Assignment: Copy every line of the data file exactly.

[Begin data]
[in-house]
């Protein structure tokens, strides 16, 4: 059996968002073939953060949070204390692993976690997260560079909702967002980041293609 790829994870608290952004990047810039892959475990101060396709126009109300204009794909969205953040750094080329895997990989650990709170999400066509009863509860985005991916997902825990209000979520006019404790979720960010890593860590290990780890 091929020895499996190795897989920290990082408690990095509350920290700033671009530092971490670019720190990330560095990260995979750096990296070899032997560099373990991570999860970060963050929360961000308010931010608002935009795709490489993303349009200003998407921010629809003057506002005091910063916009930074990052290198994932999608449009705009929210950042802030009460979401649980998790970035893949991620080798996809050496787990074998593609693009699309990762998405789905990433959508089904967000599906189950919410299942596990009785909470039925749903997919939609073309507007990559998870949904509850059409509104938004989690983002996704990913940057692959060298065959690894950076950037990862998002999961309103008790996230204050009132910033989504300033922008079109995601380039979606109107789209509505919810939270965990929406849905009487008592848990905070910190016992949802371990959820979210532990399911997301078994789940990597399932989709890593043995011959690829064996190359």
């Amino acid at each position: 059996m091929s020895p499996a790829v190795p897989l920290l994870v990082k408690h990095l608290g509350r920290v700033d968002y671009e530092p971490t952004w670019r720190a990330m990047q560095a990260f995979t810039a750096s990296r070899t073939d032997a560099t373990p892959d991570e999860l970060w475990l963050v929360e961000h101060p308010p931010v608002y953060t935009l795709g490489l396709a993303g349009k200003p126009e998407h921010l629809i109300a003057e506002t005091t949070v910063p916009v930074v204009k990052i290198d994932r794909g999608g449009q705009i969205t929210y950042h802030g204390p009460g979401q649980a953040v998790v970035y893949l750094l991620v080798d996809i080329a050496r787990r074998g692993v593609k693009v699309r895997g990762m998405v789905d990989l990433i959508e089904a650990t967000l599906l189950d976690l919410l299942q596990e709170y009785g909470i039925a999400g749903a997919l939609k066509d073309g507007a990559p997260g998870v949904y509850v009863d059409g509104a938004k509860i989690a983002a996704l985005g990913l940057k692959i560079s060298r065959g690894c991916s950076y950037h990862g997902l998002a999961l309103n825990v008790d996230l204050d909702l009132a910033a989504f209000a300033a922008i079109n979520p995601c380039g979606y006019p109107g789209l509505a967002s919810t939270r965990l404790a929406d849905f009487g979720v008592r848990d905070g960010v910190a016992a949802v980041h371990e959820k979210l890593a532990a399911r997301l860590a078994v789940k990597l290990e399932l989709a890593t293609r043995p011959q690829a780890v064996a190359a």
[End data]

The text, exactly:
[in-house]
């Protein structure tokens, strides 16, 4: 059996968002073939953060949070204390692993976690997260560079909702967002980041293609 790829994870608290952004990047810039892959475990101060396709126009109300204009794909969205953040750094080329895997990989650990709170999400066509009863509860985005991916997902825990209000979520006019404790979720960010890593860590290990780890 091929020895499996190795897989920290990082408690990095509350920290700033671009530092971490670019720190990330560095990260995979750096990296070899032997560099373990991570999860970060963050929360961000308010931010608002935009795709490489993303349009200003998407921010629809003057506002005091910063916009930074990052290198994932999608449009705009929210950042802030009460979401649980998790970035893949991620080798996809050496787990074998593609693009699309990762998405789905990433959508089904967000599906189950919410299942596990009785909470039925749903997919939609073309507007990559998870949904509850059409509104938004989690983002996704990913940057692959060298065959690894950076950037990862998002999961309103008790996230204050009132910033989504300033922008079109995601380039979606109107789209509505919810939270965990929406849905009487008592848990905070910190016992949802371990959820979210532990399911997301078994789940990597399932989709890593043995011959690829064996190359």
């Amino acid at each position: 059996m091929s020895p499996a790829v190795p897989l920290l994870v990082k408690h990095l608290g509350r920290v700033d968002y671009e530092p971490t952004w670019r720190a990330m990047q560095a990260f995979t810039a750096s990296r070899t073939d032997a560099t373990p892959d991570e999860l970060w475990l963050v929360e961000h101060p308010p931010v608002y953060t935009l795709g490489l396709a993303g349009k200003p126009e998407h921010l629809i109300a003057e506002t005091t949070v910063p916009v930074v204009k990052i290198d994932r794909g999608g449009q705009i969205t929210y950042h802030g204390p009460g979401q649980a953040v998790v970035y893949l750094l991620v080798d996809i080329a050496r787990r074998g692993v593609k693009v699309r895997g990762m998405v789905d990989l990433i959508e089904a650990t967000l599906l189950d976690l919410l299942q596990e709170y009785g909470i039925a999400g749903a997919l939609k066509d073309g507007a990559p997260g998870v949904y509850v009863d059409g509104a938004k509860i989690a983002a996704l985005g990913l940057k692959i560079s060298r065959g690894c991916s950076y950037h990862g997902l998002a999961l309103n825990v008790d996230l204050d909702l009132a910033a989504f209000a300033a922008i079109n979520p995601c380039g979606y006019p109107g789209l509505a967002s919810t939270r965990l404790a929406d849905f009487g979720v008592r848990d905070g960010v910190a016992a949802v980041h371990e959820k979210l890593a532990a399911r997301l860590a078994v789940k990597l290990e399932l989709a890593t293609r043995p011959q690829a780890v064996a190359a």